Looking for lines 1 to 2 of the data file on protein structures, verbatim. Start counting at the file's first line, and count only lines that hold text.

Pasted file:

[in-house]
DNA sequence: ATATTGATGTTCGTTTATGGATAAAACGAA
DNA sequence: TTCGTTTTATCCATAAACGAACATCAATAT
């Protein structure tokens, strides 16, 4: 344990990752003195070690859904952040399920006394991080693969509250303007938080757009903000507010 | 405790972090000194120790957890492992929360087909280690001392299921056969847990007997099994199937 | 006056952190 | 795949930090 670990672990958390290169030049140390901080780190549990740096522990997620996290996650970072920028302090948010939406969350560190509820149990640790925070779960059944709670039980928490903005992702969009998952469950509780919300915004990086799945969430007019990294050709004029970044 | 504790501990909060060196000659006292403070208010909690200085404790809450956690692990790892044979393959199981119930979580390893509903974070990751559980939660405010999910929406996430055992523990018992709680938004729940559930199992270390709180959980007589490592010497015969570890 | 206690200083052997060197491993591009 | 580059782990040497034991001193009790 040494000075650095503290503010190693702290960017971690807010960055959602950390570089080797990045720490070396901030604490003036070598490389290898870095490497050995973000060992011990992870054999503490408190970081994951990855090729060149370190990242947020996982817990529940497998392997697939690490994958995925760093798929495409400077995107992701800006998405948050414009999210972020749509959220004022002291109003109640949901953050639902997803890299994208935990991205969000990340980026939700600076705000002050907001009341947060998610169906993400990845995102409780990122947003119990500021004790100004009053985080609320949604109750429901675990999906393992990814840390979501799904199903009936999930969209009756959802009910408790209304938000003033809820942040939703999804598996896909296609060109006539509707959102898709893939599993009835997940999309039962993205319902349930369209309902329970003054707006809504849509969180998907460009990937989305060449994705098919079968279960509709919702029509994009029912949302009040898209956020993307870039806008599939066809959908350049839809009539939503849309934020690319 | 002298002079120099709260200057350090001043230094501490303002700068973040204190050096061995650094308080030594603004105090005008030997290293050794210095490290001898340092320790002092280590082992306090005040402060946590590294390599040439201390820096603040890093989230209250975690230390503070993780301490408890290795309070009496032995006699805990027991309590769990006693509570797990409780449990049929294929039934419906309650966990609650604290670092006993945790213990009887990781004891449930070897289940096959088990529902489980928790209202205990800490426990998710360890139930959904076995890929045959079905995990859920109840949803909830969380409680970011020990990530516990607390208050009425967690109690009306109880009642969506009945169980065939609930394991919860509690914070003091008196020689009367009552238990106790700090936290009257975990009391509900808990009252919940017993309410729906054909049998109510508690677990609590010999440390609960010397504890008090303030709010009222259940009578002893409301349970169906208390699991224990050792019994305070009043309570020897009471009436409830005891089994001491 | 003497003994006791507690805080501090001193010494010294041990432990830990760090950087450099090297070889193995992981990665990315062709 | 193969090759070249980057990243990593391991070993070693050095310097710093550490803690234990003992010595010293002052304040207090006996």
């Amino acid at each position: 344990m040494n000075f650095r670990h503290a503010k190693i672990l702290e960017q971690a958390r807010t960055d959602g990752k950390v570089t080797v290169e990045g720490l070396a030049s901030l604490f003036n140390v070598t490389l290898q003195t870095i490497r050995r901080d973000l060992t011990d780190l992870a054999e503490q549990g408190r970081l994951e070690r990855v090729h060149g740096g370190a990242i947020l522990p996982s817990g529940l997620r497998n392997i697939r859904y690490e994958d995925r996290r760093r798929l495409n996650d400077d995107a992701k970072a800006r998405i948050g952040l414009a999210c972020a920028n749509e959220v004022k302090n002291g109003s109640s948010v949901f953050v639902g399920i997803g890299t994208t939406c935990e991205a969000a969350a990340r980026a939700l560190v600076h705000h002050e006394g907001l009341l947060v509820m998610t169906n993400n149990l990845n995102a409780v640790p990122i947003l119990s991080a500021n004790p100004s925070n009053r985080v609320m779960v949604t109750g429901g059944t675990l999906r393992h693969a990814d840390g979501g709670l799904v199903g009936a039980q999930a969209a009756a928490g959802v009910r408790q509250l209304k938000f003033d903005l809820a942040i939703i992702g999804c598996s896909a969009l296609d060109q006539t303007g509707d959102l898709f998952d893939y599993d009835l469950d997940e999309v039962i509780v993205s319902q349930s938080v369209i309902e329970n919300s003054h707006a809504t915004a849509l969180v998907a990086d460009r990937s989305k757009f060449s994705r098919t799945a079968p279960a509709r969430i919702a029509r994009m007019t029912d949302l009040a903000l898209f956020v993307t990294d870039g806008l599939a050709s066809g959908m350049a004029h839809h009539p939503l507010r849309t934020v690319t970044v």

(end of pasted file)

[in-house]
DNA sequence: ATATTGATGTTCGTTTATGGATAAAACGAA